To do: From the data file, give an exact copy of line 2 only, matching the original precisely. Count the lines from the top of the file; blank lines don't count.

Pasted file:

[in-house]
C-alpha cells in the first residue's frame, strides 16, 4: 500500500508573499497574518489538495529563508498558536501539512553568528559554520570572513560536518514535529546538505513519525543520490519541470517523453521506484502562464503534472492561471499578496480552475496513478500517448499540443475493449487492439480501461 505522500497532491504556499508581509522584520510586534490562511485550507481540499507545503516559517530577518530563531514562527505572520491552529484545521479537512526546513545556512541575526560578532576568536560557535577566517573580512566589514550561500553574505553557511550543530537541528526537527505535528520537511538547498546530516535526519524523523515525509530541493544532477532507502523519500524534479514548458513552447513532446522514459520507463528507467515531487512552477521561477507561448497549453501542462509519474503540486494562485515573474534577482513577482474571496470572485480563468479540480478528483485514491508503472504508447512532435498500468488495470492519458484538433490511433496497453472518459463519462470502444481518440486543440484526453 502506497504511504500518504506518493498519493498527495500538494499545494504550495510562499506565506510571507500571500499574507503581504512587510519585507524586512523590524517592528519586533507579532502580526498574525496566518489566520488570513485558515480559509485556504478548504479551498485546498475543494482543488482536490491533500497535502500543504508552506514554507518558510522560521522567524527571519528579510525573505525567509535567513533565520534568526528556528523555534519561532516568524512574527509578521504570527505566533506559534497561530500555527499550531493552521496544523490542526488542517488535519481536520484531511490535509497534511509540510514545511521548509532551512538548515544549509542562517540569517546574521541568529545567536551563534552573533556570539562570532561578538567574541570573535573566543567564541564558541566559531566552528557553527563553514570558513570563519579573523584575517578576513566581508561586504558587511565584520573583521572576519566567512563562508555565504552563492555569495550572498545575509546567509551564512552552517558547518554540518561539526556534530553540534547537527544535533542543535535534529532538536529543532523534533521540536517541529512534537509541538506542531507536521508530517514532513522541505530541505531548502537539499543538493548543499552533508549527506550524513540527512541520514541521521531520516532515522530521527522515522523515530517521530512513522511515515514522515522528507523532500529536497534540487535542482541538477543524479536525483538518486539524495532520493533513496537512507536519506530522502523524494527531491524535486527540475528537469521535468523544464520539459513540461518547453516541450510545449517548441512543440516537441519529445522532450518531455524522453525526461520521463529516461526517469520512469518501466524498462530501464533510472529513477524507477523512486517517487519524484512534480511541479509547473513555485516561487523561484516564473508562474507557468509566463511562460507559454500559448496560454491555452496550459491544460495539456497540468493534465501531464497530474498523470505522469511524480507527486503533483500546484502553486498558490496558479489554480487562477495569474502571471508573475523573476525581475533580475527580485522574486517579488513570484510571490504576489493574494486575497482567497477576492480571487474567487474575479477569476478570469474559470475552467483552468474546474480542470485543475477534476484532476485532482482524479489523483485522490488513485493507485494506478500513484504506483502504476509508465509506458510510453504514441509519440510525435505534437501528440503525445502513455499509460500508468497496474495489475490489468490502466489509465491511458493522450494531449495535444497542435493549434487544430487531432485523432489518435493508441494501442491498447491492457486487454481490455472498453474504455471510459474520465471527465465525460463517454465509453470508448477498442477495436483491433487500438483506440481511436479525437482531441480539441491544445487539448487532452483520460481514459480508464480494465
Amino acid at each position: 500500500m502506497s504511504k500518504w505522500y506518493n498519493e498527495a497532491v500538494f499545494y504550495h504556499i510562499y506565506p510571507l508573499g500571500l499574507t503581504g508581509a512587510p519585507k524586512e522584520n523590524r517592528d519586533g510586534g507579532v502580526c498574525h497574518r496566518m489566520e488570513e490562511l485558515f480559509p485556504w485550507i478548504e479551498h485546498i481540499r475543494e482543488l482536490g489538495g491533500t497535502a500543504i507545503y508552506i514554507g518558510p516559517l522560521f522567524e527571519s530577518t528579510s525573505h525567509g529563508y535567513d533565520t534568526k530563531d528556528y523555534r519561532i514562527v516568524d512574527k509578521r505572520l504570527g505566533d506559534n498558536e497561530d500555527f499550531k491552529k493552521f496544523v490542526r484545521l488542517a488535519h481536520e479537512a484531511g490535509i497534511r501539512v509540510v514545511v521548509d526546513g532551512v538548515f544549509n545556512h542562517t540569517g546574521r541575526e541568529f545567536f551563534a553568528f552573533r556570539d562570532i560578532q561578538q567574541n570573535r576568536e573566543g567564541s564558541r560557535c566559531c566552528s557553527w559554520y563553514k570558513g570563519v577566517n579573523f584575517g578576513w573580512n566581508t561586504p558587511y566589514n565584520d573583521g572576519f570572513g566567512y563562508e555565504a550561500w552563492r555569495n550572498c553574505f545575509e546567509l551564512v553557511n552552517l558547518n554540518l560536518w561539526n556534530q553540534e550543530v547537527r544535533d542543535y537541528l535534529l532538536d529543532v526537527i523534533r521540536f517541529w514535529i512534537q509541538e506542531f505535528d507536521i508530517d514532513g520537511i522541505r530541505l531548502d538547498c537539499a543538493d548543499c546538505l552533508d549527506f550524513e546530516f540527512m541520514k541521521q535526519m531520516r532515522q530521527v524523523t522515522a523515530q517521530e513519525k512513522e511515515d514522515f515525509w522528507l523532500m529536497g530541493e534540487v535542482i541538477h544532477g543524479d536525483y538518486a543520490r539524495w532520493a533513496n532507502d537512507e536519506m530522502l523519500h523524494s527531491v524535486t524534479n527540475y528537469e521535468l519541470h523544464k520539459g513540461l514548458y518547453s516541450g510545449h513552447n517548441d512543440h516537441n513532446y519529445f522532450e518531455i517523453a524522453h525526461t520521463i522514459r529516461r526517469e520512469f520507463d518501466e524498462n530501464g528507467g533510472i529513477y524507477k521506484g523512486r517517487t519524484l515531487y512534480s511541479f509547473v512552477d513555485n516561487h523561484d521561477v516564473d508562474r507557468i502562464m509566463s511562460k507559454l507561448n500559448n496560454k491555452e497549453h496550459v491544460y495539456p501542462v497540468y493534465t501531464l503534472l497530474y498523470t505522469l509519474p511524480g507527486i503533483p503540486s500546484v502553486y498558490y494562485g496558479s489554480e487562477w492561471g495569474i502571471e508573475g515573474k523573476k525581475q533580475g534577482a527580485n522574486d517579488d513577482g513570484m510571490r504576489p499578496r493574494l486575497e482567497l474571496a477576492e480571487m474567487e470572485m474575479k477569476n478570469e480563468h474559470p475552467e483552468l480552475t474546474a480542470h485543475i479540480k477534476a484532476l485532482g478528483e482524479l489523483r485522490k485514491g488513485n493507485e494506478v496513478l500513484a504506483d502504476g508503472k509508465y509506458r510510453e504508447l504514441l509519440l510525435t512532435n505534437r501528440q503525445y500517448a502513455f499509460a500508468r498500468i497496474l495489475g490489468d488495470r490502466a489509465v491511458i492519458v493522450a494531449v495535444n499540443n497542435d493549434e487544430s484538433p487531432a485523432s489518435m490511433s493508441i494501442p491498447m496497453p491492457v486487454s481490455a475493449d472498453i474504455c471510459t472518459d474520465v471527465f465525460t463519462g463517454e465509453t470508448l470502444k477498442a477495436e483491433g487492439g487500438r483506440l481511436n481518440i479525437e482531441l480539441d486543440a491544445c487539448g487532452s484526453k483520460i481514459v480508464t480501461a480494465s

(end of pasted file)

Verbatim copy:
C-alpha cells in the first residue's frame, strides 16, 4: 500500500508573499497574518489538495529563508498558536501539512553568528559554520570572513560536518514535529546538505513519525543520490519541470517523453521506484502562464503534472492561471499578496480552475496513478500517448499540443475493449487492439480501461 505522500497532491504556499508581509522584520510586534490562511485550507481540499507545503516559517530577518530563531514562527505572520491552529484545521479537512526546513545556512541575526560578532576568536560557535577566517573580512566589514550561500553574505553557511550543530537541528526537527505535528520537511538547498546530516535526519524523523515525509530541493544532477532507502523519500524534479514548458513552447513532446522514459520507463528507467515531487512552477521561477507561448497549453501542462509519474503540486494562485515573474534577482513577482474571496470572485480563468479540480478528483485514491508503472504508447512532435498500468488495470492519458484538433490511433496497453472518459463519462470502444481518440486543440484526453 502506497504511504500518504506518493498519493498527495500538494499545494504550495510562499506565506510571507500571500499574507503581504512587510519585507524586512523590524517592528519586533507579532502580526498574525496566518489566520488570513485558515480559509485556504478548504479551498485546498475543494482543488482536490491533500497535502500543504508552506514554507518558510522560521522567524527571519528579510525573505525567509535567513533565520534568526528556528523555534519561532516568524512574527509578521504570527505566533506559534497561530500555527499550531493552521496544523490542526488542517488535519481536520484531511490535509497534511509540510514545511521548509532551512538548515544549509542562517540569517546574521541568529545567536551563534552573533556570539562570532561578538567574541570573535573566543567564541564558541566559531566552528557553527563553514570558513570563519579573523584575517578576513566581508561586504558587511565584520573583521572576519566567512563562508555565504552563492555569495550572498545575509546567509551564512552552517558547518554540518561539526556534530553540534547537527544535533542543535535534529532538536529543532523534533521540536517541529512534537509541538506542531507536521508530517514532513522541505530541505531548502537539499543538493548543499552533508549527506550524513540527512541520514541521521531520516532515522530521527522515522523515530517521530512513522511515515514522515522528507523532500529536497534540487535542482541538477543524479536525483538518486539524495532520493533513496537512507536519506530522502523524494527531491524535486527540475528537469521535468523544464520539459513540461518547453516541450510545449517548441512543440516537441519529445522532450518531455524522453525526461520521463529516461526517469520512469518501466524498462530501464533510472529513477524507477523512486517517487519524484512534480511541479509547473513555485516561487523561484516564473508562474507557468509566463511562460507559454500559448496560454491555452496550459491544460495539456497540468493534465501531464497530474498523470505522469511524480507527486503533483500546484502553486498558490496558479489554480487562477495569474502571471508573475523573476525581475533580475527580485522574486517579488513570484510571490504576489493574494486575497482567497477576492480571487474567487474575479477569476478570469474559470475552467483552468474546474480542470485543475477534476484532476485532482482524479489523483485522490488513485493507485494506478500513484504506483502504476509508465509506458510510453504514441509519440510525435505534437501528440503525445502513455499509460500508468497496474495489475490489468490502466489509465491511458493522450494531449495535444497542435493549434487544430487531432485523432489518435493508441494501442491498447491492457486487454481490455472498453474504455471510459474520465471527465465525460463517454465509453470508448477498442477495436483491433487500438483506440481511436479525437482531441480539441491544445487539448487532452483520460481514459480508464480494465